Pasture/Paddock Damage – Areas that collect water are a bad idea for livestock. Sodden soils don’t hold grasses and dicots very well. Hooves and claws end up tearing the plants free and destroying the roots, even when the turf starts off in good condition. Likewise, damp ground increases bacterial and viral diseases and causes additional hoof, foot and feather conditions. Once those pastures and paddocks are bare earth, it’s hard to reestablish growth if livestock stay in place. Rebuilding the turf – even a mixed “weedy” field – requires feeding off hay and grains and in most cases reseeding.
There are fixes that work for smaller animals such as chickens, but they commonly involve planting specific things that help absorb water (willow, bamboo) and then allowing those plants time to establish so the birds maintain their size without wrecking them, or mulching to depths of 6-18”. Deep mulching isn’t a terrible idea for chickens anyway, as it helps limit waste buildup and gives cooped birds an activity (poking through the mulch for critters) but that mulch does have to be replaced. It can be anything, from chips we do ourselves from firewood cuttings to pine needles and raked leaves, but in some warm, humid areas the sheer volume needed is going to be prohibitive.
In the long run, it’s typically just better to do something else with those areas.
There are always exceptions to a rule. In the case of frost pockets or saturated soils, especially the cold water of early spring and resulting from winter snow melt, we might decide the delays in planting and pasture rotations are worth it. One reason might be if the surrounding areas are elevated with thin soils, and end up dry for the rest of the growing season. We might install hugels or* swale systems on the slopes surrounding a pocket for our veggies, or plant them for silvopasture or fodder shrubs, and choose to take the delay for main crop calorie staples rather than have to find a way to irrigate those.
*OR; Or is an important word. In this case, it means one OR the other, not both unless you are a hydrologist who has crunched the numbers. We can create a potential for bad things to happen by combining the two – there is such a thing as too much of a good thing.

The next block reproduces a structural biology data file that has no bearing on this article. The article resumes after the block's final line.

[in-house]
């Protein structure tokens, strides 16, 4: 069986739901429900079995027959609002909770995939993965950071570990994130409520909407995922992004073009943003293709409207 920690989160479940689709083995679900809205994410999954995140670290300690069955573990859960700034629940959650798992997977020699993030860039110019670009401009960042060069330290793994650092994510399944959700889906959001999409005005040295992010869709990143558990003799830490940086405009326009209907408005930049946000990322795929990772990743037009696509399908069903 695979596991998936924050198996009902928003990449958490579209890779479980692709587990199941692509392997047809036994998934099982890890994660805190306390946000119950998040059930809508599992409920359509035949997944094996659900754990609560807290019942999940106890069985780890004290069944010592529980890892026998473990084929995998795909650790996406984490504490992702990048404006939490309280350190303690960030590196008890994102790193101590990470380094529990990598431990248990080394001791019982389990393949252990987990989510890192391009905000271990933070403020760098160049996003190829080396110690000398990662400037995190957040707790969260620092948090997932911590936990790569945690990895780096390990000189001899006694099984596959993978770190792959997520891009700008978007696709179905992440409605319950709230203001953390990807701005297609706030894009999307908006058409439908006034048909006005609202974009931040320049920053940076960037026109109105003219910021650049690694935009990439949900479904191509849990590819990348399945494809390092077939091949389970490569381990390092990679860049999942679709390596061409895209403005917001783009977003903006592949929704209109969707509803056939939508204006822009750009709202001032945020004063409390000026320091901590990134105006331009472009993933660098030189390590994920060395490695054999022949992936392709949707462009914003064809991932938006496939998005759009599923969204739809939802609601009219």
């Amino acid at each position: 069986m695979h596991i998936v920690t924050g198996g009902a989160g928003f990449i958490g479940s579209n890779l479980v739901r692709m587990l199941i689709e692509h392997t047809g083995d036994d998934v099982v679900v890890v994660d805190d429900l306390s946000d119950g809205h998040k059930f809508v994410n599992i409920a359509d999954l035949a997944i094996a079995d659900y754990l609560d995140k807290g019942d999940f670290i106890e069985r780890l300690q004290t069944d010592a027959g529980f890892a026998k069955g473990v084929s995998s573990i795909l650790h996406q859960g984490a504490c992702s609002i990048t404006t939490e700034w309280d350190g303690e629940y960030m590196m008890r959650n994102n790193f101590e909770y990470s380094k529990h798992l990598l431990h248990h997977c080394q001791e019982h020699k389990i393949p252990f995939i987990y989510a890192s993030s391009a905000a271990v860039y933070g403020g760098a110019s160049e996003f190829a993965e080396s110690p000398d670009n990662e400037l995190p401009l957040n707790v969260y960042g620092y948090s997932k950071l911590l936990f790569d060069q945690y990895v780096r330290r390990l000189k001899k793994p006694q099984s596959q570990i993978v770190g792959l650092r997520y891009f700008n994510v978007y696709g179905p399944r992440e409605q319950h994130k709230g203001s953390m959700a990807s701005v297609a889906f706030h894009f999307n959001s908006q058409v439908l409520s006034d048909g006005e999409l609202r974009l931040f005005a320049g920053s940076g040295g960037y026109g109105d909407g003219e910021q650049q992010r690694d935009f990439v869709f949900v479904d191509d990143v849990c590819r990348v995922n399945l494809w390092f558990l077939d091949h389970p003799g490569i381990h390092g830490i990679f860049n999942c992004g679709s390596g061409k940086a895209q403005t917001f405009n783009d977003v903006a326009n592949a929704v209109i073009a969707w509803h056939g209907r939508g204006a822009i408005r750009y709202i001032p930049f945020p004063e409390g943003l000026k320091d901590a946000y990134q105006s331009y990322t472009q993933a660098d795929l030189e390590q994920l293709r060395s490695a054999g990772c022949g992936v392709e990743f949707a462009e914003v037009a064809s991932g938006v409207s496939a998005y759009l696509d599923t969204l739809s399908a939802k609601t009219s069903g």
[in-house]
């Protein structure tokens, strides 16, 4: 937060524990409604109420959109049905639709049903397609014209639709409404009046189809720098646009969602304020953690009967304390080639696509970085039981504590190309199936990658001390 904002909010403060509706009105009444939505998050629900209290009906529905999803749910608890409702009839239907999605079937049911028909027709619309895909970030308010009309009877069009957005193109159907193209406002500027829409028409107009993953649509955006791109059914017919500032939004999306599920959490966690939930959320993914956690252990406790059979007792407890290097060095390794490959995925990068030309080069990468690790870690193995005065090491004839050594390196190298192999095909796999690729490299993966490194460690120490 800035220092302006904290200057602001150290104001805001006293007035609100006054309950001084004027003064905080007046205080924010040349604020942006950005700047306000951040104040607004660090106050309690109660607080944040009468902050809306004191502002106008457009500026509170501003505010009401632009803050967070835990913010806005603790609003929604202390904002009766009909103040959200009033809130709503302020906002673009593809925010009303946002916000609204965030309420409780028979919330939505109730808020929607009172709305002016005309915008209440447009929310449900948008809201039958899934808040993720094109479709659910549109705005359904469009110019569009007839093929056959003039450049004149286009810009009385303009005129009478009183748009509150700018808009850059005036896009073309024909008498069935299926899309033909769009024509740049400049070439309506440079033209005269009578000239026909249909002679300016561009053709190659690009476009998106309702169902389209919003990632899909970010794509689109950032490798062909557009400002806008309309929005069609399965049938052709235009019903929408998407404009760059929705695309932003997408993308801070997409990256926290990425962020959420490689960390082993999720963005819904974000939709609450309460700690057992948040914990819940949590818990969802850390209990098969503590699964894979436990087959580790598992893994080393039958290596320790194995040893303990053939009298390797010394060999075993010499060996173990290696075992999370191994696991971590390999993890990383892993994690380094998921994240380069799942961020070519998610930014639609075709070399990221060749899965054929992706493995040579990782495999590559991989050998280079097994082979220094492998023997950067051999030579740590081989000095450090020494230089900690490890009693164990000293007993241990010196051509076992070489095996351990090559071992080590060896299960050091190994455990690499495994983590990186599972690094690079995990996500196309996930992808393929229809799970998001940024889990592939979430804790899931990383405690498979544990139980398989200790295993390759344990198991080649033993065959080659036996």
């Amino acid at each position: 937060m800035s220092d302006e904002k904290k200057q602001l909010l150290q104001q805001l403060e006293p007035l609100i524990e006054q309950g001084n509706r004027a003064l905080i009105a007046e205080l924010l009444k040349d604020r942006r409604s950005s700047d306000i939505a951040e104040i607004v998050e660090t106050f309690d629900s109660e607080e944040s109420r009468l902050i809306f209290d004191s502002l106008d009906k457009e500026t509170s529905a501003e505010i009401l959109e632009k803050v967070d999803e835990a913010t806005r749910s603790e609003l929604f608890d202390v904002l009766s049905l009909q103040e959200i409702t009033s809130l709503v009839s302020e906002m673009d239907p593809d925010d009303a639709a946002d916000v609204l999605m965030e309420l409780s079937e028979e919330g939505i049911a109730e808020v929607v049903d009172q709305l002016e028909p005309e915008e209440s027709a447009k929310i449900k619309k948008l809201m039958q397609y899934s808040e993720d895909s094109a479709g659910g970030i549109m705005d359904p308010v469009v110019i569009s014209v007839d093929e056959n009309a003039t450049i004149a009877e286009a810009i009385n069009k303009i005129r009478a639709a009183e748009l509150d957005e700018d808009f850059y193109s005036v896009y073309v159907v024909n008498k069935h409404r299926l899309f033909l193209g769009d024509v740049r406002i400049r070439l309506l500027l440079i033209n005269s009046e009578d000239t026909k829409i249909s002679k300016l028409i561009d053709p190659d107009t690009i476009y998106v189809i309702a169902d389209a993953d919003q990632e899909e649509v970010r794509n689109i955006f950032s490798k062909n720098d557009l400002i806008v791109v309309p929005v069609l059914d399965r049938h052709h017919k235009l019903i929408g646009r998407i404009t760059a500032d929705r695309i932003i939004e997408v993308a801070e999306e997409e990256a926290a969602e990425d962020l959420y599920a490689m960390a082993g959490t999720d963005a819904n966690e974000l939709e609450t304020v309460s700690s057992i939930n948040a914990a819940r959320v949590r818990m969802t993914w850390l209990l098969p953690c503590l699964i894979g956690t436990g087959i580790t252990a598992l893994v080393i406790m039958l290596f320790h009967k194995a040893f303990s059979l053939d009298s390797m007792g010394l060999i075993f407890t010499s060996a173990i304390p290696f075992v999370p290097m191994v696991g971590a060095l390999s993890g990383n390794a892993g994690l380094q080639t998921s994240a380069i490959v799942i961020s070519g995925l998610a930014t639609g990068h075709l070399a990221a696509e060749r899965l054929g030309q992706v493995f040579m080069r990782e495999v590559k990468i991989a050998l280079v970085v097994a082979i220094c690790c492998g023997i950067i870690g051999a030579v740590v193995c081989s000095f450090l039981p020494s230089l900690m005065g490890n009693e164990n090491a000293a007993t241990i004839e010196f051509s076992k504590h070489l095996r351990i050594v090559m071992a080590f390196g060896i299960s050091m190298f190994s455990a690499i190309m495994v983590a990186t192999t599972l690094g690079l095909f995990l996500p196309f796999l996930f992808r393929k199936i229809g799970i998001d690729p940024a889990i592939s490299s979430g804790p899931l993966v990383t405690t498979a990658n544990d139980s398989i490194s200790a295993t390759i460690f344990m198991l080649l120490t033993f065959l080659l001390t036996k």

We can also buy growing season in sodden areas if we need to by switching to raised beds – conventional soil-filled bounded beds, unbounded Eden-style or lasagna-style low beds, or hugel beds – anything elevated and able to wick up only as much water as it needs. There are tradeoffs to anything in life, though, and raised beds and aquaponics are not going to produce large scale calorie staple crops for the most part.
Similarly, we might eschew one conventional wisdom about wind direction to take advantage of a different conventional wisdom or an entirely unrelated element of our property.
It’s about prioritizing what we need most. Knowing is half the battle, though. If we don’t know what conditions can hurt or help us, and where they are, we can’t even begin to prioritize which trees or woods to harvest and which to let stand, where we want to locate small livestock, a kitchen garden, pastures or annual crop plots, or perennials.
We can take advantage of the winter wonderland outside our doors in a lot of ways, and in another article I’ll hit some that are ideal for a shed or kitchen table. The biggie in this article, though, are the ways winter’s snow and mud can help us plan.
Here are a few more projects to consider for wet and icy months:
Our yards in winter and early spring can offer some of the best information about our properties. It’s worth taking a stroll and making some notes. There are also tasks that are just easier without insects, snakes and heavy growth, and while plants are dormant. Winter can still be a time to rest, but if we want our properties to be most efficient, a few outdoor tasks here and there can make a big difference in our planning.